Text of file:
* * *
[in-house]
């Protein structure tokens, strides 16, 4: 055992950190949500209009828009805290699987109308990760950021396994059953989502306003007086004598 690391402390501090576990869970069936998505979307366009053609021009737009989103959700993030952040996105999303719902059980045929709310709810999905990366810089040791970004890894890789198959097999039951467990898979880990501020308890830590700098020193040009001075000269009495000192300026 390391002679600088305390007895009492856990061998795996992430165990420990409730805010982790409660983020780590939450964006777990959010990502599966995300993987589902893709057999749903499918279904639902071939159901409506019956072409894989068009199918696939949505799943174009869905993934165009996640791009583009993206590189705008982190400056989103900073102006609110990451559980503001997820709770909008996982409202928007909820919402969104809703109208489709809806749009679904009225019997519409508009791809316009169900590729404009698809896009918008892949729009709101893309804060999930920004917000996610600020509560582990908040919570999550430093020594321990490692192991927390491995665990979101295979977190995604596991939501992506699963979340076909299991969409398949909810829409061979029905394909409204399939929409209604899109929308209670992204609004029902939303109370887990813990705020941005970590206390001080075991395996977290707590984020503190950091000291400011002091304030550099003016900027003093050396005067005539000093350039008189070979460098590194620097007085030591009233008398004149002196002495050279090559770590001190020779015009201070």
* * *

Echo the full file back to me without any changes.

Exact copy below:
[in-house]
């Protein structure tokens, strides 16, 4: 055992950190949500209009828009805290699987109308990760950021396994059953989502306003007086004598 690391402390501090576990869970069936998505979307366009053609021009737009989103959700993030952040996105999303719902059980045929709310709810999905990366810089040791970004890894890789198959097999039951467990898979880990501020308890830590700098020193040009001075000269009495000192300026 390391002679600088305390007895009492856990061998795996992430165990420990409730805010982790409660983020780590939450964006777990959010990502599966995300993987589902893709057999749903499918279904639902071939159901409506019956072409894989068009199918696939949505799943174009869905993934165009996640791009583009993206590189705008982190400056989103900073102006609110990451559980503001997820709770909008996982409202928007909820919402969104809703109208489709809806749009679904009225019997519409508009791809316009169900590729404009698809896009918008892949729009709101893309804060999930920004917000996610600020509560582990908040919570999550430093020594321990490692192991927390491995665990979101295979977190995604596991939501992506699963979340076909299991969409398949909810829409061979029905394909409204399939929409209604899109929308209670992204609004029902939303109370887990813990705020941005970590206390001080075991395996977290707590984020503190950091000291400011002091304030550099003016900027003093050396005067005539000093350039008189070979460098590194620097007085030591009233008398004149002196002495050279090559770590001190020779015009201070």